Arkansas

Grasswho? Members raised hundreds of thousands, almost none from small donors
Democrats tout small-dollar contributions as grassroots support, but several raised less than $400 that way

House Majority Leader Steny H. Hoyer, D-Md., received less than $200 in donations too small to require the donor’s name to be disclosed, a metric some tout as an indicator of grassroots support. (Bill Clark/CQ Roll Call file photo)

Democrats have long touted the importance of raising small amounts of money from a large number of donors as a sign of political strength on the campaign trail and in Congress.

But recent campaign finance disclosures show some lawmakers — from both parties — raised next to no money from so-called small donors in the first three months of 2019 for their campaign accounts. The names of contributors giving less than $200 in the aggregate do not have to be included in reports to the Federal Election Commission, but the total received from all those “unitemized” contributions is disclosed.

Still no public timeline for Jared Kushner immigration plan
Presidential son-in-law briefed Senate GOP on details Tuesday

Jared Kushner, senior adviser and son-in-law to President Donald Trump, stepped out of the Vice President’s office in the Senate Reception Room for a phone call Tuesday after attending the Senate Republicans’ weekly policy lunch. (Bill Clark/CQ Roll Call)

When White House senior adviser Jared Kushner came to visit Senate Republicans on Tuesday to reportedly discuss an immigration overhaul he is developing, he did not have a full plan ready to go for solving what his own party says is a crisis.

Multiple Republican senators said there was no evidence that the Trump administration has set a timeline for a public rollout, but Kushner, the son-in-law of President Donald Trump, did present some ideas that were new to many members of the conference.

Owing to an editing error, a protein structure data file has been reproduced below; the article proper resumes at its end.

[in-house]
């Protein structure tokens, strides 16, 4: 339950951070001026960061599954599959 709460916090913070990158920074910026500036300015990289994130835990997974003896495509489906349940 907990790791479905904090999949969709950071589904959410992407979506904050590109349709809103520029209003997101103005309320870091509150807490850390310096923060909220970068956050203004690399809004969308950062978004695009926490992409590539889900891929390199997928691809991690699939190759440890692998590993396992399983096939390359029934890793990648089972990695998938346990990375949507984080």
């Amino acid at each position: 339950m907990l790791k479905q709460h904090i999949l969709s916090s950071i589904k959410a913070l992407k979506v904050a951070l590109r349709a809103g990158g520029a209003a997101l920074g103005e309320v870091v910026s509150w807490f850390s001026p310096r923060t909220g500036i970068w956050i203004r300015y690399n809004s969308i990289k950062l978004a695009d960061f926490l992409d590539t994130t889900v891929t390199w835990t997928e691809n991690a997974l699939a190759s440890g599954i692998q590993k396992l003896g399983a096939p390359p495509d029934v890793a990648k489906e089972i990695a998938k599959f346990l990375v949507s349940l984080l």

Immigration talks at White House produce vague path forward
Administration officials decline to offer specifics on next steps

Families Belong Together set up artist Paola Mendoza’s life-sized cage installation on the Capitol lawn on Tuesday, May 7, 2019. The event was held to coincide with the anniversary of the Trump administration’s ‘zero-tolerance’ family separation policy. (Bill Clark/CQ Roll Call)

Tuesday started with talk of White House officials preparing to lay out a centrist immigration plan born from Jared Kushner’s monthslong efforts to bridge wide divides between Republicans and Democrats. But it ended with the administration tepidly pointing only to a “potential plan” with scant details.

And White House officials were unable to clearly explain just why many — if any — House and Senate Democrats would support a plan that they said was received warmly by a group of conservative GOP senators.

3 things to watch when Trump, GOP senators discuss immigration
Jared Kushner has been WH point person — but Stephen Miller has been Trump’s voice

Sens. David Perdue, R-Ga., and Tom Cotton, R-Ark., will meet with President Donald Trump on Tuesday to discuss immigration. (Tom Williams/CQ Roll Call)

Perhaps sensing momentum in the post-Mueller report realm, President Donald Trump has summoned a group of Senate Republicans to the White House to talk about overhauling the immigration system.

A small group of GOP senators will meet Tuesday afternoon with Trump and senior White House aides to hear details of a plan administration officials have been cobbling together. Presidential son-in-law and senior White House adviser Jared Kushner has been the point person in crafting the proposal.

A place for the GOP to mull life after Trump
The Niskanen Center promotes the “free-market welfare state”

Republicans are at odds over whether President Donald Trump has changed the party forever. Above, Trump waves as he walks with Speaker Nancy Pelosi after a luncheon at the Capitol in March. (Bill Clark/CQ Roll Call file photo)

Jerry Taylor, a former climate-change skeptic, was chatting recently about the future of the Republican Party when he sat up in his chair inside the sixth-floor offices of the center-right think tank he runs and extended his hand to two portraits flanking him, Abraham Lincoln and Theodore Roosevelt, two giants of the Republican Party. “Our ideas are not so alien to the GOP,” he insisted.